The two longest stories are ‘An Absurd Answer’ and ‘The Welcome Wound’. The former centres on the experiments of its narrator-protagonist, Langdon Cole, alongside Christopher Wren, wonderfully introduced as a ‘sleek, quiet-eyed youth, hair dark, slicked back over his scalp like an otter’s pelt, every inch of him seemingly considered and composed for this very meeting.’ Cole has been involved in a scandal obscurely referenced as the Roseblade affair or ‘imaginatively christened “Cole-gate.”’ His downfall has something to do with the opposing forces of The Temple of the Morning Star and the often recurring Loom, but also to new characters in this fragmentary drama: Detective Nathaniel Roseblade, a self-hating magician with a Mormon upbringing, Elias Kirchner, an even more enigmatic personae.
Wren and Cole help create Wrexham, Ellie, Magritte and Lovelace, beautiful monsters who join them to resist the Severed and The Madonna, a kind of twisted maternal figure, a feminine demiurge. ‘The Welcome Wound’, the penultimate piece in the collection, part noir and part metaphysical comedy, beginning like an odyssey or Moses tale, with a homeward trek through the desert. Felix, cast from reality by the Severed, seeks ‘The Wood, The First Dream, Via Oneiron.’ It puts a lot of the sprawling metaphysic puzzle together, while leaving many and deeper ambiguities.
Reviewing Strange Playgrounds back in 2013, and writing the forward to his other book Essential Atrocities, I described Lea’s style as having the quality of a utopian horror, found in the ‘struggle to create a world of the outcasts, a world overcome by a sense of its own becoming and permanent state of reinvention.’ Has that thread been woven into this collection, too? Born in Blood is more an elegy for the wounded, a lament to everything beautiful crushed by deceptions and hubris. Its paradises are invariably false havens and secret gaols, its gardens undermined by hidden rots and decays. However, the anti-utopia hides its embryonic opposite, and the first impulse behind Lea’s writing is always to break down neat distinctions. This book is not concerned with moral prescription, it is not an outline of how humanity can get it right. One character even scoffs ‘Evil. As though that means anything.’ Nonetheless, a sensibility emerges, and from that the outline, perhaps not of paradise, but of better dreams, or just new ones: ‘Let them die with me. Time for a new dream to begin.’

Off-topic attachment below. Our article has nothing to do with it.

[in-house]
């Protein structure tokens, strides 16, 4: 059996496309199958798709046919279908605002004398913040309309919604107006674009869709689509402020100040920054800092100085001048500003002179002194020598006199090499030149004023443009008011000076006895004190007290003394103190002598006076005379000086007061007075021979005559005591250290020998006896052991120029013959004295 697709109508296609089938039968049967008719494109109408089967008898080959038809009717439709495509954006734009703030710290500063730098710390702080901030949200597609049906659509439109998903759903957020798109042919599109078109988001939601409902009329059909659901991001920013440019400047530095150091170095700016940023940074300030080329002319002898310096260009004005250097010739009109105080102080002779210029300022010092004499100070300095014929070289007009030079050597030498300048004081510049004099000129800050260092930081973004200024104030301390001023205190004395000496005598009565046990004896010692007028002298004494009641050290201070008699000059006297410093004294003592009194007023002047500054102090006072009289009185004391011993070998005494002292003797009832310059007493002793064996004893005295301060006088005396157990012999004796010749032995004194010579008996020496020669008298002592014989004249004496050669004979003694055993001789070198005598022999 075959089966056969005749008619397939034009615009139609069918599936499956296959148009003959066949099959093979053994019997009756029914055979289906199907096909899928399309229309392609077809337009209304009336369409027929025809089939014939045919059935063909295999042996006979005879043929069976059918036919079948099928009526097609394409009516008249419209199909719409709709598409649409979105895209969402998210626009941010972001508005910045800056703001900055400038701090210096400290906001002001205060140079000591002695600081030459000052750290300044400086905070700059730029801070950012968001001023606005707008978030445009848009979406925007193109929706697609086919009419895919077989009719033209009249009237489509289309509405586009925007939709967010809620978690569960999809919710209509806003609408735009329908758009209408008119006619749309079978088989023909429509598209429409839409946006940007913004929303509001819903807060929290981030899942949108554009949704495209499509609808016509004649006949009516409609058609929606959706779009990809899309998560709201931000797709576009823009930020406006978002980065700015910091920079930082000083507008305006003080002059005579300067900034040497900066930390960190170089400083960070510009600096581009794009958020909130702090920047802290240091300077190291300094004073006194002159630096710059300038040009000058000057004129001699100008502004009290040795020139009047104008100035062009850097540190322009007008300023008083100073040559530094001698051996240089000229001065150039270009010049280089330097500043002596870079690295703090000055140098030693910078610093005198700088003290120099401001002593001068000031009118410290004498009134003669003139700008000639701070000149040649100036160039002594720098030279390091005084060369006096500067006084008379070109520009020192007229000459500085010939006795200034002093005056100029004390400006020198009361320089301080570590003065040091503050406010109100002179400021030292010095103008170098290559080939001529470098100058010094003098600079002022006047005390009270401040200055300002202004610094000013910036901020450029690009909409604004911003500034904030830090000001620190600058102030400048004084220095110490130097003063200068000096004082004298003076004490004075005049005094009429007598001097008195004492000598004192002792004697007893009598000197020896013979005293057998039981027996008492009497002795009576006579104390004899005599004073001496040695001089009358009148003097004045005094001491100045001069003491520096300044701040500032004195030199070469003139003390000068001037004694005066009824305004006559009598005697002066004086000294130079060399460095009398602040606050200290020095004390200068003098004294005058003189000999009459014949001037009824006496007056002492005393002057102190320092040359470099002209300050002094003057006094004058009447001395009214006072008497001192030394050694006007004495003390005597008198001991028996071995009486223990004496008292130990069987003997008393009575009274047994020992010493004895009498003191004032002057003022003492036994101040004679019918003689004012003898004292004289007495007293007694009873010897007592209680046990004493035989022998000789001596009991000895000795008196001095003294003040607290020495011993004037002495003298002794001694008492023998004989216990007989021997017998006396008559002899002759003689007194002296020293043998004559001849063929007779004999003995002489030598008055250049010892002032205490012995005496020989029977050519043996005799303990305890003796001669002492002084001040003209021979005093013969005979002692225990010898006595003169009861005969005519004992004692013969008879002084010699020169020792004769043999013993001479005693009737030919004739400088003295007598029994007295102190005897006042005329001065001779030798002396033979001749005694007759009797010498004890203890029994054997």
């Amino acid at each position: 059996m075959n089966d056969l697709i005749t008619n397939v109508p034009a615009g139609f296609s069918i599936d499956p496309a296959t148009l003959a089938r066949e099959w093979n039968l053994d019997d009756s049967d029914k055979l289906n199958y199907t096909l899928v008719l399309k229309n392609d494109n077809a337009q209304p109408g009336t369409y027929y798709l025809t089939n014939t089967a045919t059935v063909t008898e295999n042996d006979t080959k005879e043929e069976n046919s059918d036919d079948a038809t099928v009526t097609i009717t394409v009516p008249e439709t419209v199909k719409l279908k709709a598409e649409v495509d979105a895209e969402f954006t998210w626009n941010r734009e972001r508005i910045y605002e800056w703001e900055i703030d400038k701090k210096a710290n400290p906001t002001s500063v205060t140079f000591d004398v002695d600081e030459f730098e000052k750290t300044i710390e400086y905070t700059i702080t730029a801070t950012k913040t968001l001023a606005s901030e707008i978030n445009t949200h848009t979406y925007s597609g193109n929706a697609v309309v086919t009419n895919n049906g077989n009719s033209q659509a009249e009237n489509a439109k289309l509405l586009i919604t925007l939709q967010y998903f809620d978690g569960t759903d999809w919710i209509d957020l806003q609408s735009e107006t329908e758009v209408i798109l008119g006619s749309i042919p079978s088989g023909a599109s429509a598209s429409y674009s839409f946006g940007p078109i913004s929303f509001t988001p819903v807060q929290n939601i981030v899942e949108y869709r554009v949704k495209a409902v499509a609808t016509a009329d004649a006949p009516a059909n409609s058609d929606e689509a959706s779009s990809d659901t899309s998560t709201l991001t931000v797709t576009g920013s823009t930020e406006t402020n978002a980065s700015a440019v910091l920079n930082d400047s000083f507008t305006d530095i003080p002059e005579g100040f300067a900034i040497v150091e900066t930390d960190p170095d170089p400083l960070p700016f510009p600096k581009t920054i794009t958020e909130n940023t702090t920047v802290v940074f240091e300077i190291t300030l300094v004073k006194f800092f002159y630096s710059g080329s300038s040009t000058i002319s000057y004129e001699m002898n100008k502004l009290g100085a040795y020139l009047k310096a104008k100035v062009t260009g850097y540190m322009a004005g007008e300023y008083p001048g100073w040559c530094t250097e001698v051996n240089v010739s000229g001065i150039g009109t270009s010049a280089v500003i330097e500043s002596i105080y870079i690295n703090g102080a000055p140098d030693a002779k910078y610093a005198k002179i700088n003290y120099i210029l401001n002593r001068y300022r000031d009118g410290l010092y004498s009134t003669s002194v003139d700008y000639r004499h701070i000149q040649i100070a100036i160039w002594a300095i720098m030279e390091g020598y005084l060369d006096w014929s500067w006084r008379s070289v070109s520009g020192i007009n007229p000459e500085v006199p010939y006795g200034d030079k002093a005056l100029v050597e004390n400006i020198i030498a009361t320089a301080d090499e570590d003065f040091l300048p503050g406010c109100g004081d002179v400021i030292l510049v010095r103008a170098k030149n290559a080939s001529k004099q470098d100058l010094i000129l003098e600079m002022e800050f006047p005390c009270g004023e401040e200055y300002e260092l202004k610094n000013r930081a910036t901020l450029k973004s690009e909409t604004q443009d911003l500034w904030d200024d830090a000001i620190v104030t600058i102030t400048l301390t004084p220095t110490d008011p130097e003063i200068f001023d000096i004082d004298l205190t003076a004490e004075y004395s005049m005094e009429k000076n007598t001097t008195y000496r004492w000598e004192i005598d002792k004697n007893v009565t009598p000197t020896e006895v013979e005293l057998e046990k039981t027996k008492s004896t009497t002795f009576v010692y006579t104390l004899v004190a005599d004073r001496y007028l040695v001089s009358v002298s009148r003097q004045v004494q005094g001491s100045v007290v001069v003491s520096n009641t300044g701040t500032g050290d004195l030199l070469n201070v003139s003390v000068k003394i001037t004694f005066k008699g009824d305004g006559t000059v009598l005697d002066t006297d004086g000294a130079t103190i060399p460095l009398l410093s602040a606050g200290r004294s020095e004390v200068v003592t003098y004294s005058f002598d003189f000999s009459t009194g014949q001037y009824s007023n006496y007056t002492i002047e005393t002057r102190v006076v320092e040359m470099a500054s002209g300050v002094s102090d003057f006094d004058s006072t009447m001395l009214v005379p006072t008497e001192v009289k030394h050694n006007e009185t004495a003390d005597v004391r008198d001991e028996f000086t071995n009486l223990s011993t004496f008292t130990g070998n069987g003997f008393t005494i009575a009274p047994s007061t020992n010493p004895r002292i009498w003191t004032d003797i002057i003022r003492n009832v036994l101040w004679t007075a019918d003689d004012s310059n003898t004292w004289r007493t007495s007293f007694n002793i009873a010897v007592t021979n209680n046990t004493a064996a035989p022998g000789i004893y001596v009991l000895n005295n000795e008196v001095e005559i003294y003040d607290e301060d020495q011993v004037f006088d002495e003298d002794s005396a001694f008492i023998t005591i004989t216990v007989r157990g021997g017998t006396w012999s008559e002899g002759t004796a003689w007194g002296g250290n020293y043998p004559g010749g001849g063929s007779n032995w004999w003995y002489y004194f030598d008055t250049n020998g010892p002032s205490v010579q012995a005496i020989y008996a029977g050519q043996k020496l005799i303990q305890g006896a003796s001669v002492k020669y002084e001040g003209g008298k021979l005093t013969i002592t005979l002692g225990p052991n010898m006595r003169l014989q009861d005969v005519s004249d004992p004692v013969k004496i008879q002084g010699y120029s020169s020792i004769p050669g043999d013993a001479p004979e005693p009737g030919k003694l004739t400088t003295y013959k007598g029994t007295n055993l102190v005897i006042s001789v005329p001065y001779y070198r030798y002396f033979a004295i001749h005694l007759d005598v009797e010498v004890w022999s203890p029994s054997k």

The nihilism of these stories is not indiscriminate. It’s applied foremost to artifice, to ‘the mask of humanity,’ revealing, ‘the pulsing, dark-seeping, maggot state.’ It is applied to pretences justifying mere cruelties: ‘Do you have any idea how many times I’ve heard that? I don’t enjoy it; it’s my job. It’s not my decision; it’s my duty. It’s necessary, for the greater good, for God, for humanity, for civilisation, for the future. Fucking Hell, you wouldn’t dare, you wouldn’t dare, if you knew. It’s bullshit, Doctor; I know you love this; I can smell it on you.’
This is a criticism applied especially to those who commodify miracles, macabre or otherwise: ‘An unpleasant truth; that the self-proclaimed truth-seekers; who marketed themselves as further sighted, deeper knowing than the common or garden herd, only wanted ghost stories and fairy tales; things they could package and market, sell like plastic toys.’ And it takes aim at those who worship states of stasis, of seamless, changeless posthistories.
I don’t enjoy it; it’s my job. It’s not my decision; it’s my duty. It’s necessary, for the greater good, for God, for humanity, for civilisation, for the future.
Whether trespassing forbidden deeps or celebrating imaginative potential, Lea’s work has a definite current, an evolving but continuous voice — even, in its paradoxical, necessarily incomplete way, an evolving mythos, with recurring archetypes and demi-gods. That voice is found in a rejection of the stale in favour of aesthetic novelty, of elevating dangerous meanderings over safe certainties. If Strange Playgrounds celebrates such meanderings, Born in Blood tears apart every remaining certainty.